~~ Forward ~~
Why would we need another VPN when we already have IPSEC, PPTP, L2TP, OpenVPN, and an array of proprietary SSL VPNs? After all these are tried and true and exhaustively tested. But are they really, exhaustively tested?
WireGuard has around 4,000 lines of code — compare this with 600,000 lines of code for OpenVPN plus OpenSSL, or 400,000 lines of code for XFRM plus StrongSwan for an IPSEC VPN. How can such huge code have all aspects fully tested, honestly? WireGuard’s two orders of magnitude fewer lines of code means a lot smaller attack surface to have flaws in. Reducing attack surface is the same principle used by micro-kernels, and is a cardinal principle of information security.
I am working on a novel approach to security by generalizing read-only filesystems in Linux, to prevent malware from modifying files or establishing a foothold in systems. As far as I know this is a first in InfoSec. When the whole operating system is set to read-only no changes can be made where it matters, even if the malefactor manages to get root. This will greatly reduce the attack surface of any system without interfering with its ability to function.
In almost all OS installs, system-critical directories and files are set to read-write, at least by root. Why? There’s no need. I say this is unnecessary and leaves open many avenues of attack which are exploited time after time. An immutable filesystem will eliminate almost all attacks by most of the hacker community, and even makes things difficult for nation-state malefactors. Oh sure, it’s still possible to inject malware into memory, but that exists anyway and is a different problem. An old axiom is ‘Good Security is Layering‘. The Perfect, should not be made the enemy of the Good — and those who make it so end up with nothing.
Some day I’ll get time to do an article on setting up a complete email server with the most advanced security and spam protection, but for now we’ll focus on DNS-based Authentication of Named Entities (DANE). Of all the methods of securing email, DANE is the most comprehensive and advanced to date.
In a nutshell, DANE is a way of to authenticate TLS client and server sessions (for both web and email) without the need of a Certificate Authority. DANE has become more popular in recent years due to security breaches of some Certificate Authorities, which allowed encryption certificates to be issued to non-domain owners for malevolent purposes. DANE provides an independent means of checking certs to make sure of their provenance, and therefore that the session is secure.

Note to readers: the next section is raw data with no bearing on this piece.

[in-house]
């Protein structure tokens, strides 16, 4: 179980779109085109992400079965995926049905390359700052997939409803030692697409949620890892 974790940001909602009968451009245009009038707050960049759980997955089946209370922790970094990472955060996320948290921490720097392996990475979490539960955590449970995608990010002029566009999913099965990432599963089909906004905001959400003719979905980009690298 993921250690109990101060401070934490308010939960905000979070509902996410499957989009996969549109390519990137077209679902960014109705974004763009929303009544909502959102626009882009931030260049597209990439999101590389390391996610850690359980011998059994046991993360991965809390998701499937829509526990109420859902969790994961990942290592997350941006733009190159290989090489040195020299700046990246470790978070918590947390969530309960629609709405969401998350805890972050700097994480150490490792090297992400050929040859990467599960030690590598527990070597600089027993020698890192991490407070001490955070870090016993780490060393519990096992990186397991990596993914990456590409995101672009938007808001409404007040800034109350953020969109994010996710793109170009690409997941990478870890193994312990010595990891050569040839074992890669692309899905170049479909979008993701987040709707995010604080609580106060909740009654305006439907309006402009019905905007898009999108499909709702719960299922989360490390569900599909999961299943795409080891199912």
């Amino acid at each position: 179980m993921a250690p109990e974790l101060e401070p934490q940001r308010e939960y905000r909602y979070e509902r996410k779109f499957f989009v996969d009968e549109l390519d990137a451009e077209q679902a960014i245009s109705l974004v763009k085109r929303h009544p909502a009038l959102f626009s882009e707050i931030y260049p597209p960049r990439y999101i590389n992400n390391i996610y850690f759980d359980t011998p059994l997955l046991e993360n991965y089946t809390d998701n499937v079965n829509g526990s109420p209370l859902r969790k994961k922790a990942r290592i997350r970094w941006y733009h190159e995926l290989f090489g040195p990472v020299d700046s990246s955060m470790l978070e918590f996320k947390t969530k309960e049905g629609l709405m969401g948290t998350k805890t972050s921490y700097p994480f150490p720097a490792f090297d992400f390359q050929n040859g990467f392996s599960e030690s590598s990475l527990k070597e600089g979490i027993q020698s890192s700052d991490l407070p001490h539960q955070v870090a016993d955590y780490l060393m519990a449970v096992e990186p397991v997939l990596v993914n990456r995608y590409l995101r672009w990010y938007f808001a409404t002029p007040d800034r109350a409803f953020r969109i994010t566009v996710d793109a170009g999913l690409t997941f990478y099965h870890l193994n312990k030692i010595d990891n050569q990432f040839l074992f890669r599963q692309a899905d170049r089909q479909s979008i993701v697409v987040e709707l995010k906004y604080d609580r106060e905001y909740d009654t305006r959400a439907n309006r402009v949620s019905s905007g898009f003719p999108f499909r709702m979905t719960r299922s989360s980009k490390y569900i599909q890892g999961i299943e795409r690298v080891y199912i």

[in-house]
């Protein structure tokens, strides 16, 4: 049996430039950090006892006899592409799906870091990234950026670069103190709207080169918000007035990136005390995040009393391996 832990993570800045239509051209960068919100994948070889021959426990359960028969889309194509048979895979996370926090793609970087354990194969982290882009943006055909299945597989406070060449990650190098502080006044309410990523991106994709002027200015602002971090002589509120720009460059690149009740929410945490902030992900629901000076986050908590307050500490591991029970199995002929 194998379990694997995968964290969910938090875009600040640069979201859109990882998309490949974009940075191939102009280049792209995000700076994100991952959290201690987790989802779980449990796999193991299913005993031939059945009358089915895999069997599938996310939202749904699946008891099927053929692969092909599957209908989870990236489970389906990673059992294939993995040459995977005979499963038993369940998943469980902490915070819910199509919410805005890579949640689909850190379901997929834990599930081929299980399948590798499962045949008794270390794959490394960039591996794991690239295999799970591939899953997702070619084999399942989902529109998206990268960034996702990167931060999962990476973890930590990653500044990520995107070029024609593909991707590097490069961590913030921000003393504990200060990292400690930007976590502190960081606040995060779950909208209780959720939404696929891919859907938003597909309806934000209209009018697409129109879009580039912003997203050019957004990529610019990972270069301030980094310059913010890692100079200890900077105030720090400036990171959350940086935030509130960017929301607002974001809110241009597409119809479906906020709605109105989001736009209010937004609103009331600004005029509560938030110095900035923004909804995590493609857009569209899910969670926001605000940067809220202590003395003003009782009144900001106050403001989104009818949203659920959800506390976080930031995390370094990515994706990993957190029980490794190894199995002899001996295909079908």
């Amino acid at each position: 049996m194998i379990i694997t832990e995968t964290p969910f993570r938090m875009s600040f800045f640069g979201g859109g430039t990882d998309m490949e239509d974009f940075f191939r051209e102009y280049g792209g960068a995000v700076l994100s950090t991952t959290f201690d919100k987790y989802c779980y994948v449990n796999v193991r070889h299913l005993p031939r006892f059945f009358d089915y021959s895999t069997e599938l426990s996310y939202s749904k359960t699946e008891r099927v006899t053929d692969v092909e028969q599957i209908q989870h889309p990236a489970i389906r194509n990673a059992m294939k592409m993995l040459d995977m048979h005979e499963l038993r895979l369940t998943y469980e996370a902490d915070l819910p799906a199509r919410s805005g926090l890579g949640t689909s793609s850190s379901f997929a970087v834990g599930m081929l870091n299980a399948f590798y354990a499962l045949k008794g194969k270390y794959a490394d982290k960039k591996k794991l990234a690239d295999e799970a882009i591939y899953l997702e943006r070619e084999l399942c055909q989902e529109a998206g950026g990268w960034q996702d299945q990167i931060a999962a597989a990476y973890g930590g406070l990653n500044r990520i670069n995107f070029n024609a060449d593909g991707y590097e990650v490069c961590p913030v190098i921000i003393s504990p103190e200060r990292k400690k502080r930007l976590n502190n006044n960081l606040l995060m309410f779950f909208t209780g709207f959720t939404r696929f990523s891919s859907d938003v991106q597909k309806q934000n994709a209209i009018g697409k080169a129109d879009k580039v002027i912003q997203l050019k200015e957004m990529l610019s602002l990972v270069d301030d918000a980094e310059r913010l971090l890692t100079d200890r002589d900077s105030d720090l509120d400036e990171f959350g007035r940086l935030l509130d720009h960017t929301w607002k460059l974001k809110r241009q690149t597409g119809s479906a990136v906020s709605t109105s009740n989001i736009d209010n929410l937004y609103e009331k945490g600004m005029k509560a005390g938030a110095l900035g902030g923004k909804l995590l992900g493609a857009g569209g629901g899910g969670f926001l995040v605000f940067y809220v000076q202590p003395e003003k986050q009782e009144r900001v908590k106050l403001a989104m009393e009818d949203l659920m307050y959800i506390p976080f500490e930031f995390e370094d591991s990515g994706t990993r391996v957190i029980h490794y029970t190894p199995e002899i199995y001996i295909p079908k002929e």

Most companies today use Virtual Private Networks for remote users to connect with the enterprise, but few companies encrypt network traffic internally. So why would universal encryption be a good idea? Because perimeter defenses have become so good that most security breaches these days have happened when the instigator is already inside the system, as with phishing, SQL injection, or buffer overflow incursions. Once inside, and with privilege escalation or a vulnerable switch, they can then monitor all traffic.
But let’s back up for a minute and consider VPNs. A VPN is a ‘tunnel’ within the datastream which carries its data, isolated from the rest of the datastream by encryption. It is only a ‘virtual’ tunnel since all the data is there with the rest of the crowd, but it is logically isolated from other packets as it is not cleartext. The headers for its packets describe where it’s coming from, where it’s going, which packet it is in its stream, and information on the encryption, but the payload of each packet is encrypted using the cipher, hash, handshakes which were agreed to by both ends at the beginning of the session. IPSec is not traditional encapsulation, where a packet is wrapped in an encryption protocol, which may be wrapped in yet another protocol. IPSec flows in transport mode as normal packets, only encrypted.
My Echo SRM-2100 line-trimmer has given very good service in the ten+ years I’ve owned it, from fully mowing my half-acre yard when I lived in the cabin on 123rd St, to the limited lawn I have now. Commercial-grade (straight-shaft) Echos have a very good reputation for durability, and a low exhaust note which is less annoying.
But lately it’s been hard to start, and simply would not idle; I have to hold the trigger all the time. These symptoms are usually related to fuel delivery, maybe a clogged idle circuit. Well it’s been faithful for a long time, so maybe it’s time for it some love.